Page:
Comparison of high-dose intermittent and low-dose continuous oral artemisinin in dogs with naturally occurring tumors.

Hosoya K, Couto CG, London CA, Kisseberth WC, Phelps MA, Dalton JT
J Am Anim Hosp Assoc 50 390-5 11/01/2014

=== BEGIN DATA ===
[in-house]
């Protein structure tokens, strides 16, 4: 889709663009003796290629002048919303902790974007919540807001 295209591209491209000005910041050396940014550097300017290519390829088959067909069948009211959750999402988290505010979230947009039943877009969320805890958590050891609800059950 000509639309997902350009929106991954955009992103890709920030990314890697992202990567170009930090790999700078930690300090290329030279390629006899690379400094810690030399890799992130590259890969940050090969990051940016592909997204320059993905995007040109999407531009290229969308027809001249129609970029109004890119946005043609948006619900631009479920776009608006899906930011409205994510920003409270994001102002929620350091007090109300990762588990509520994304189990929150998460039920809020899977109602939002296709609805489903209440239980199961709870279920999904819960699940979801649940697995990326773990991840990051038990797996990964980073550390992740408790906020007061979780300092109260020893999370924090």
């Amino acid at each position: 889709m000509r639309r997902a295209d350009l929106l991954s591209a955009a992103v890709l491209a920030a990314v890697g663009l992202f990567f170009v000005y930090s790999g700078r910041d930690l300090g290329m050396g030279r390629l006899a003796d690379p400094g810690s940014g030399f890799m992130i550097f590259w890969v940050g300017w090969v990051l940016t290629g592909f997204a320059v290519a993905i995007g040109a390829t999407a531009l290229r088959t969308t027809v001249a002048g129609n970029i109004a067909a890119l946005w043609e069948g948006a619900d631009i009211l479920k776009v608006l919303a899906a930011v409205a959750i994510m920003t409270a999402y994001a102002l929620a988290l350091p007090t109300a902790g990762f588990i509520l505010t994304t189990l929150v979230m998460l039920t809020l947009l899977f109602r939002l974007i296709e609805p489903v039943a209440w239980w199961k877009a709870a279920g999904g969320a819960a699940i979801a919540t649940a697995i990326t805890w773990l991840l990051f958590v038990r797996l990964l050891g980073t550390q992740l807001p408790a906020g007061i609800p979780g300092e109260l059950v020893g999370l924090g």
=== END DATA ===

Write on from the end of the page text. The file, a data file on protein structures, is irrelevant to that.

To evaluate the clinical toxicity and activity of orally administered artemisinin in dogs with spontaneous tumors, 24 client-owned dogs were randomly divided into two groups and received either low-continuous dose (3 mg/kg q 24 hr) or high-dose intermittent (three doses of 45 mg/kg q 6 hr repeated q 1 wk) of artemisinin per os. Treatment was continued for 21 days. Dogs were evaluated weekly for clinical effect and at the end of the treatment for hematologic and biochemical adverse events. Whole blood concentrations of artemisinin and dihydroartemisinin were measured by liquid chromatography/tandem mass spectrometry after the first dose of artemisinin in three dogs in each group. Blood concentrations of artemisinin and dihydroartemisinin were <0.1 μM at all time points, and there was no difference in blood concentration between the two dosing groups. The most frequent adverse event was anorexia, which was observed in 11% of the low-dose group and 29% of the high-dose group. Oral artemisinin, both in low-dose continuous and high-dose intermittent, is well tolerated in dogs but results in low bioavailability. Parenteral administration should be considered for future studies.

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